I saw a nice new patient the other day. Angus Blue came to The Animal Medical Center for an evaluation of the tumor growing on the side of his chest.
When I tried to call his owner two days later with the biopsy results, the call would not go through. Fortunately, his family called me the next day and I was able to get their correct number. Turns out Angus’ owner was so upset and nervous about the tumor and about seeing an oncologist, she wrote down the wrong phone number on the registration papers.
Veterinary specialists are really nice people, but seeing one can be intimidating because you generally only consult a veterinary specialist when your pet has a big problem, and of course you are going to be upset.
The little snag in communication with Angus Blue’s family made me wonder how pet owners could make their consultation with a specialist go more smoothly. Here are my thoughts:
1. Find the right specialist. The Internet can help locate the specialists in your area since all the veterinary specialty websites have a search function, but your veterinarian is the best source to identify the best specialist for you and your pet. If you have seen a specialist previously with another pet or for another problem, call and ask them about the right specialist for the current problem.
2. Check the website of the specialty hospital. Like The AMC, many of them allow pre-registration online in advance of your scheduled appointment. Pre-registration removes one task from your list on the day of the specialist appointment. If you get lost or are running late, pre-registration will speed the check-in process along. The website may also have helpful information such as directions and parking information.
3. Ask your veterinarian or call the specialty hospital and determine what information about your pet should be sent in advance of the appointment. Most of the time, the specialist will want a copy of your pet’s complete medical record and copies of any diagnostic images. With computer radiography and electronic medical records, getting the information to the specialist may be as easy as sending an email or burning the images to a CD.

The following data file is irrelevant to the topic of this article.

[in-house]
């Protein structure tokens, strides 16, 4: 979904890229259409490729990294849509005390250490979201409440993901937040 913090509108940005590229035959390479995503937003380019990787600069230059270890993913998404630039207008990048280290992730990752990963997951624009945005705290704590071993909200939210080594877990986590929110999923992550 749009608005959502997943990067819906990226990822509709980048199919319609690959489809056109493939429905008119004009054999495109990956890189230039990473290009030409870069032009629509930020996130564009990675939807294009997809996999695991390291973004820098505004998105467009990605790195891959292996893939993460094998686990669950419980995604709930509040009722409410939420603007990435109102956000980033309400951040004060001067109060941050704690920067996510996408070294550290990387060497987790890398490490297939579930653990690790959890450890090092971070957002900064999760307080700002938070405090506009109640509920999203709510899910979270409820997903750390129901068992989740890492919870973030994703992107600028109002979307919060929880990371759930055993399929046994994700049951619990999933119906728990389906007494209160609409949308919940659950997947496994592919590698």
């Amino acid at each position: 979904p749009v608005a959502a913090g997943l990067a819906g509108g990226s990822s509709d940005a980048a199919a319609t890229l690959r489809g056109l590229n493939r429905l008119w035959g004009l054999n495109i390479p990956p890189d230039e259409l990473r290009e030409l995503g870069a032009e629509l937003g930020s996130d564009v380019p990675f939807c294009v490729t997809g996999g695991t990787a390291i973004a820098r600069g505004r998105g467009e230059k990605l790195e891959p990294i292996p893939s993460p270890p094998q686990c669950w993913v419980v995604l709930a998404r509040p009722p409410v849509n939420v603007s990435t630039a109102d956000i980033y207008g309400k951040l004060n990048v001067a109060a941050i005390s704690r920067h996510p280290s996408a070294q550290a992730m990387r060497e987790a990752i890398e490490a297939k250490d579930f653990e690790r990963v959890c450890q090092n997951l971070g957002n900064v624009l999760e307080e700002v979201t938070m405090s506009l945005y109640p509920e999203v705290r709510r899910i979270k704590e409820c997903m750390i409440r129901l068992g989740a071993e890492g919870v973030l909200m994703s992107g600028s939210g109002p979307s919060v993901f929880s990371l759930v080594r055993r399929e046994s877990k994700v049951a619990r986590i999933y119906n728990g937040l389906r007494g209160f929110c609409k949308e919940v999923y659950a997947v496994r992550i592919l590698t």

4. Bring a list or all the bottles of the prescription and non-prescription medications and supplements you administer to your pet. A list should include the name of the medication, the dose and frequency. Tablet color is not helpful to the specialist since not all brands of tablets are the same color.
5. Write down your questions for the specialist or your goals regarding your pet’s medical care. Putting your thoughts down on paper will help you focus on what is important to you during the consultation and you can refer to your notes to make sure all topics important to you have been covered during the appointment.
6. Take a friend. Having an extra pair of hands is invaluable when juggling papers, a pen and a leash or carrier. Two pairs of ears are better than one to help remember what was said and what the options are for your pet. Finally, having someone to get coffee or lunch with while you wait is priceless.
This may also be found in the Tales from the Pet Clinic blog on WebMD.com.
For over a century, The Animal Medical Center has been a national leader in animal health care, known for its expertise, innovation and success in providing routine, specialty and emergency medical care for companion animals. Thanks in part to the enduring generosity of donors, The AMC is also known for its outstanding teaching, research and compassionate community funds. Please help us to continue these efforts. Send your contribution to: The Animal Medical Center, 510 East 62nd Street, New York, NY 10065. For more information, visit www.amcny.org. To make an appointment, please call 212.838.7053.